Whether we’re talking about Twitter updates in 140 characters or Vine video clips no longer than six seconds, many people are clamoring to communicate more through less.
Some critics say Twitter statuses and short Vine videos are gloomy reminders that society can no longer focus. Modernity is killing our attention span, they say. Just look at this super-short aberration!
I’m not here to argue the finer points of dwindling mental capacity. I haven’t done enough research to take a stand. But I do think it’s interesting to note that abbreviated media isn’t exactly cutting edge. It has been around a while.
More than a century, actually.
Quick history lesson:
At the end of the 19th century, Thomas Edison — yep, the guy who developed the electric light bulb — invented an early motion picture camera (called a Kinetograph) and a device to view the films (Kinetoscope). The films were short and sweet; Edison suspected people couldn’t endure the “flickers” for long.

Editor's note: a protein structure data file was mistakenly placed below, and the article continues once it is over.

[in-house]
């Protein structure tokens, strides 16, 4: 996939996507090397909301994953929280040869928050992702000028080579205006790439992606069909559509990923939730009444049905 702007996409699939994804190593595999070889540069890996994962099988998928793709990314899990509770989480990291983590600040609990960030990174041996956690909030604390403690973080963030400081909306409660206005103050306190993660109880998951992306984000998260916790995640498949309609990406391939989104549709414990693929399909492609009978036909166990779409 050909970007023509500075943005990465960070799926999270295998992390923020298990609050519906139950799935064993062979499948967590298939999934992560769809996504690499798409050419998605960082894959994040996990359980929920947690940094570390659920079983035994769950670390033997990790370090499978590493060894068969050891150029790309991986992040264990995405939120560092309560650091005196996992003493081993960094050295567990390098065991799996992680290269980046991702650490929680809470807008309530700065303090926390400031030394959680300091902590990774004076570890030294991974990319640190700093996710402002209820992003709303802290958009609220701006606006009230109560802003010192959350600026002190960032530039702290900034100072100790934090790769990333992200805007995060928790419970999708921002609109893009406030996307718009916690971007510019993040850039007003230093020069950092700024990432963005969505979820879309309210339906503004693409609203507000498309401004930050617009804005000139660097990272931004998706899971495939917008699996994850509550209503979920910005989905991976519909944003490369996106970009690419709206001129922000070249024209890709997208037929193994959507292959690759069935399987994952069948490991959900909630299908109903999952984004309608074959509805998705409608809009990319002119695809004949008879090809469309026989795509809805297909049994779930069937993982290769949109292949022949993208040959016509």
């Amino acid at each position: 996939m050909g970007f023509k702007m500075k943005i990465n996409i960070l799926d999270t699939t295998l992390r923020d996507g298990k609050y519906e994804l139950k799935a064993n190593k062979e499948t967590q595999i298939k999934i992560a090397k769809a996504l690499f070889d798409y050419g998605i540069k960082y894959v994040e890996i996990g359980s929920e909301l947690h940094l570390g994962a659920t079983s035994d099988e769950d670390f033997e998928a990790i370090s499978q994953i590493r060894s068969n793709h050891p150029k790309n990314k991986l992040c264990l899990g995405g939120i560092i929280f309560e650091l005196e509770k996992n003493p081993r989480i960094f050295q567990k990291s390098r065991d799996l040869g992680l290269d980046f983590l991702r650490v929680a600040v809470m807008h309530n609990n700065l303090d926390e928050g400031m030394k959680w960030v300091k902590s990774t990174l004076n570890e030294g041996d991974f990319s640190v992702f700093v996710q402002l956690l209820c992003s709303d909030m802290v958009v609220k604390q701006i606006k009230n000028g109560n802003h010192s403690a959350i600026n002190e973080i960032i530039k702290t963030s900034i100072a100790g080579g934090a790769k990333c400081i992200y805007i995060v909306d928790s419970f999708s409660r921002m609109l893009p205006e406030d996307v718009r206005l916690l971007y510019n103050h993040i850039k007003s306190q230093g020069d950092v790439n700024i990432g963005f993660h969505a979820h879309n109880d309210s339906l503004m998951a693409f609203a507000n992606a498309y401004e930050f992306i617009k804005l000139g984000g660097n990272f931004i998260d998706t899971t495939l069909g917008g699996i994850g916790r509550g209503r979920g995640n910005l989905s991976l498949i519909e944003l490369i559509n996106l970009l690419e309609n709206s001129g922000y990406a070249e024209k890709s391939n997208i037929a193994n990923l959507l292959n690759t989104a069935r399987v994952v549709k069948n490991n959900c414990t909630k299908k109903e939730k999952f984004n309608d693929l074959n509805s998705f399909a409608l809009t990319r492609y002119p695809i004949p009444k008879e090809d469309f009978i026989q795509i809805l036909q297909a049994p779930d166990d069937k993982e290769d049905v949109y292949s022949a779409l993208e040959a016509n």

The new technology was a hit.
Kinetoscope parlors started popping up around the country. People were eager to spend their hard-earned money to catch a few seconds, maybe a minute, of moving images.
Some critics today are quick to wag their fingers at the banality of user-generated content. Indirectly those criticisms hint to me that, once upon a time, banal subjects had no place in cutting-edge technology.
But if you watch some of the first Kinetoscope films, you’ll see that’s not really how it played out.
They featured remarkably unremarkable events, really. Snuggling couples. A woman dancing. Buff dudes. Play boxing. A barber shop. Stuff like that.
Here are a few of ’em:
In many ways, what Vine and its ilk offer in the way of video is new. Paired with modern technology, these services make micro-video incredibly affordable to make and easy to share on huge scale.
However, for all the novelty associated with Vine and short video, it’s interesting to note that people fixated on snippets of everyday life more than 100 years ago. And I suspect they’ll do the same a century in the future, too.